SHIGAKU ZASSHI
Online ISSN : 2424-2616
Print ISSN : 0018-2478
ISSN-L : 0018-2478
The Order of the Bazhuguo 八柱国 under the Western Wei Dynasty : An Examination of Narrative Style Concerning the Tang Imperial Ancestor in its Official Compilations
Yoshitaka MAEJIMA
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1999 Volume 108 Issue 8 Pages 1455-1476,1546-

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Abstract

Concerning the "Bazhuguo 八柱国", lauded for their distinguished service to the Western Wei Dynasty, the end of chapter 16 of the Zhoushu 周書 mentions that these official posts were established in AD 550 (Datong 大統 16). Occupying the top position among the seven Zhuguo-dajianjun 柱国大将軍 other than the Northern Zhou's Wendi YuwenTai 文帝宇文泰 was the Tang imperial ancestor LiHu 李虎 ; however, the official posts of Taiwei 太尉, Shangshu-zuopushe 尚書左僕射, and Longyou-xingtai 隴右行臺 added here are in conflict with the actual bureaucratic system of the time, showing that they were added by later editors. The Western Wet modeled its bureaucracy after the Zhouli 周礼, rather than adopting the former Northern Wei system. The first step in the process, a framework for bureaucratic reform created in the fifth month of 548, abolished Sangong / Erda 三公・二大 in favor of the Liuqing 六卿 system. As a result, the position of Dajiangjun was relegated to a ranked status with no official duties. The post of Taiwei had probably already been abolished, since there is no mention of it as of 550. Furthermore, Shangshu-zuopushe was a much lower position than mentioned, and the existence of Longyou-xingtai cannot be corroborated for that era. Judging from the other posts, the author estimates that the actual position occupied by Lieu among all eight Zhuguo-dajiangjun was seventh, implying that the order was changed during the editing of the Zhoushu. The reordering of the generals can be explained by the fact that Lieu was the imperial ancestor of the Tang Dynasty and that the Zhoushu comes to us from the books selected for imperial perusal at the beginning of the Tang period. After all, it would have been politically incorrect to list the any ancestor of the present emperor second to another. The anomalous bureaucratic posts attributed to the Western Wei probably reflect the system in force at the time that the Zhoushu was edited at the beginning of the Tang period. Here is at least one example showing the necessity for careful critical review of both the narrative, especially concerning the Tang imperial ancestor, and the source materials cited in the Tang period imperial selections.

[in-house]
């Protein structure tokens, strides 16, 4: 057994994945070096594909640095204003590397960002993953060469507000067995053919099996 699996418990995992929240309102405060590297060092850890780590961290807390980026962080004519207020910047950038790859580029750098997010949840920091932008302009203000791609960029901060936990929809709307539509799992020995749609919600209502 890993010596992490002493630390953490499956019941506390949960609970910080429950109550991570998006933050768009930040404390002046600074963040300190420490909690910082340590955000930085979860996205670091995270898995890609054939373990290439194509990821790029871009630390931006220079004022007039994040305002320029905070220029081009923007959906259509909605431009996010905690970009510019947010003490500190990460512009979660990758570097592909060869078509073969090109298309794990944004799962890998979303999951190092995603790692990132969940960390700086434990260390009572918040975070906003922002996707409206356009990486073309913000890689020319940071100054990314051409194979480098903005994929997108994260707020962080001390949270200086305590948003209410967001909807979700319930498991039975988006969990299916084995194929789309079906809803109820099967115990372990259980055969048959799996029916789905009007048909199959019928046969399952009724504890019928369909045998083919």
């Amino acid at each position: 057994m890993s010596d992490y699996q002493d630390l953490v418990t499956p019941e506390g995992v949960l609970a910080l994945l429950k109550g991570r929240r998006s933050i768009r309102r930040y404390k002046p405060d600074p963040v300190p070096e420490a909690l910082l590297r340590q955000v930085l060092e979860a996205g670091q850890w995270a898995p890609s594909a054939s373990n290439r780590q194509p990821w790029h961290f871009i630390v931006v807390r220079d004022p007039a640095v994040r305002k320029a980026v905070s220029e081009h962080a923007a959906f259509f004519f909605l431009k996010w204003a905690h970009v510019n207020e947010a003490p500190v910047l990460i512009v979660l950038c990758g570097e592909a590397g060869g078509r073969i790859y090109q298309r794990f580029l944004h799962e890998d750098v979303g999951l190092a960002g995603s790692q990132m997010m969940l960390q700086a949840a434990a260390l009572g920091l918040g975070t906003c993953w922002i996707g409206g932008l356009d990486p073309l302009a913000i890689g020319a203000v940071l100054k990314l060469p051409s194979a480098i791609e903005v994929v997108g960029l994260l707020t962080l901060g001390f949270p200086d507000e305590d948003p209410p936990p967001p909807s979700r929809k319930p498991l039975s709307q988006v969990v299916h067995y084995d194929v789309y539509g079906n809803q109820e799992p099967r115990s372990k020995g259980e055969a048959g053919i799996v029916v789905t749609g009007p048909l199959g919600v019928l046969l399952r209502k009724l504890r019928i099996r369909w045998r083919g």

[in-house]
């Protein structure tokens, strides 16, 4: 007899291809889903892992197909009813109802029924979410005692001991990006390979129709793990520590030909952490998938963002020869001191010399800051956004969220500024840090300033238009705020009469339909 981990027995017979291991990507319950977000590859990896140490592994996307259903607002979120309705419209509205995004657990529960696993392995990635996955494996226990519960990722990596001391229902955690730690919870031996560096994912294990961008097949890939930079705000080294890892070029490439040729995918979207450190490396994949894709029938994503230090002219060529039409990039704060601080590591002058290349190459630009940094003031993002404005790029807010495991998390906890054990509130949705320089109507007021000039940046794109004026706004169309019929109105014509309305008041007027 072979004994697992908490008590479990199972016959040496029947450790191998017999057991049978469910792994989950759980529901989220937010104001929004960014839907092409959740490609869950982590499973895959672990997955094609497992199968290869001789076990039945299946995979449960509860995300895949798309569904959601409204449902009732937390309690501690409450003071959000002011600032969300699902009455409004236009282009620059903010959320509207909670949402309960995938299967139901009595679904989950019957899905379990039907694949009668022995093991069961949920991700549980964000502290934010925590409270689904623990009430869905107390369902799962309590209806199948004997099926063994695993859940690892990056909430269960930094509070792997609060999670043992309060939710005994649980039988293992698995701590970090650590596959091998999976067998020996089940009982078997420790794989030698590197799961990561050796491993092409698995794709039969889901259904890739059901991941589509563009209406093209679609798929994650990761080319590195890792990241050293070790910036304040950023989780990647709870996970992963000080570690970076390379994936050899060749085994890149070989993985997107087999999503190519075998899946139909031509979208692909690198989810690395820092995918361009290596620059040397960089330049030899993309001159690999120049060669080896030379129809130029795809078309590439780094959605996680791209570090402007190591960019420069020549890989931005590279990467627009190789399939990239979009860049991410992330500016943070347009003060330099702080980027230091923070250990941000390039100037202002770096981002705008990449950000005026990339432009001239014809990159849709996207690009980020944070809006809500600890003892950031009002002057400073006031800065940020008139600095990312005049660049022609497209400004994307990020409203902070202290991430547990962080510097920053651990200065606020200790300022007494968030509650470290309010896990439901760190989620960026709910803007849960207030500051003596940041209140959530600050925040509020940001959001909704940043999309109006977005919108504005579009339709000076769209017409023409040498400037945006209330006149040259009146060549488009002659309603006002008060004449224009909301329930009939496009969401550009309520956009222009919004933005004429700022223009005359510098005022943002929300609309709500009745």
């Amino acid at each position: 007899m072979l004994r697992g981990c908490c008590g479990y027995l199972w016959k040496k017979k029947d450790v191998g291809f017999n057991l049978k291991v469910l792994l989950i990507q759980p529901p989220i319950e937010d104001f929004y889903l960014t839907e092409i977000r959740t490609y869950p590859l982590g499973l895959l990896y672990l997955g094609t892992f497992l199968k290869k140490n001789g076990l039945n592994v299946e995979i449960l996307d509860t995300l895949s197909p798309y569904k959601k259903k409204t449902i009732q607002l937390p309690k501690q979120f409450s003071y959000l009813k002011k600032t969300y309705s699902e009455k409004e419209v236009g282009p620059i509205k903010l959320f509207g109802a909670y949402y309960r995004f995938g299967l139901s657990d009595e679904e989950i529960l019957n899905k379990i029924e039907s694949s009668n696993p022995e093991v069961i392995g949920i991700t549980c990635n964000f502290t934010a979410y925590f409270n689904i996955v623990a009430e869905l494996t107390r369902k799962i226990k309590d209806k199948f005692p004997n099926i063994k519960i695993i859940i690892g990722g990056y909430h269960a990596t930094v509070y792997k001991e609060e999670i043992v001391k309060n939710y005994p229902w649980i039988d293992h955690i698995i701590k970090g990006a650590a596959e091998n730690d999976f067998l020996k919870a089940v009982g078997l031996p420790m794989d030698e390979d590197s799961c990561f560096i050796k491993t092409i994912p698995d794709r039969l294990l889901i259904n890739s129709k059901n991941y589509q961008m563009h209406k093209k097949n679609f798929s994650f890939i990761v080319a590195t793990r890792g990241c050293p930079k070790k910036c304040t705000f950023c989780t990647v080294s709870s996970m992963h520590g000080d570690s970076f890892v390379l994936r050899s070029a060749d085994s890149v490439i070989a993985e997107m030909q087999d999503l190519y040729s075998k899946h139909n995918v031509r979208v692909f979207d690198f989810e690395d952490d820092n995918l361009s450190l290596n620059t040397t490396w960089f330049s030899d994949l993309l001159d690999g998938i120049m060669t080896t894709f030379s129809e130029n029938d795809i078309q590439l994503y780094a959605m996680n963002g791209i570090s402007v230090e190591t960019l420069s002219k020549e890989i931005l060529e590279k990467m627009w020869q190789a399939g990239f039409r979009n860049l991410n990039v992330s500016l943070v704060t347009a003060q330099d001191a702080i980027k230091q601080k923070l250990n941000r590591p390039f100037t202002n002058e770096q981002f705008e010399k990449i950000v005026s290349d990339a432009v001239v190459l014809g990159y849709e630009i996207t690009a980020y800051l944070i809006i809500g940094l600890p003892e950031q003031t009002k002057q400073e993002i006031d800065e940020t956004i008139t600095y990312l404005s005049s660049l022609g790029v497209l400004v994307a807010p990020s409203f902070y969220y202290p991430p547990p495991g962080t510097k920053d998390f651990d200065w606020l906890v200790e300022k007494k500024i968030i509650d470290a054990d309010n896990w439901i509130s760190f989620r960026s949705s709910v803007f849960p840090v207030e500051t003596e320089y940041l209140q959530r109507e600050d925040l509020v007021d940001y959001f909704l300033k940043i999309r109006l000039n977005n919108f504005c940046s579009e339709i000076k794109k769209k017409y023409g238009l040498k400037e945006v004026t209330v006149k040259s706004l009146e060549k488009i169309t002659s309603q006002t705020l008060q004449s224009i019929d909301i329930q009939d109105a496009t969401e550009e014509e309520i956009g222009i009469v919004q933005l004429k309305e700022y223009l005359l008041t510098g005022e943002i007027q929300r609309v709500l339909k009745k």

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© 1999 The Historical Society of Japan
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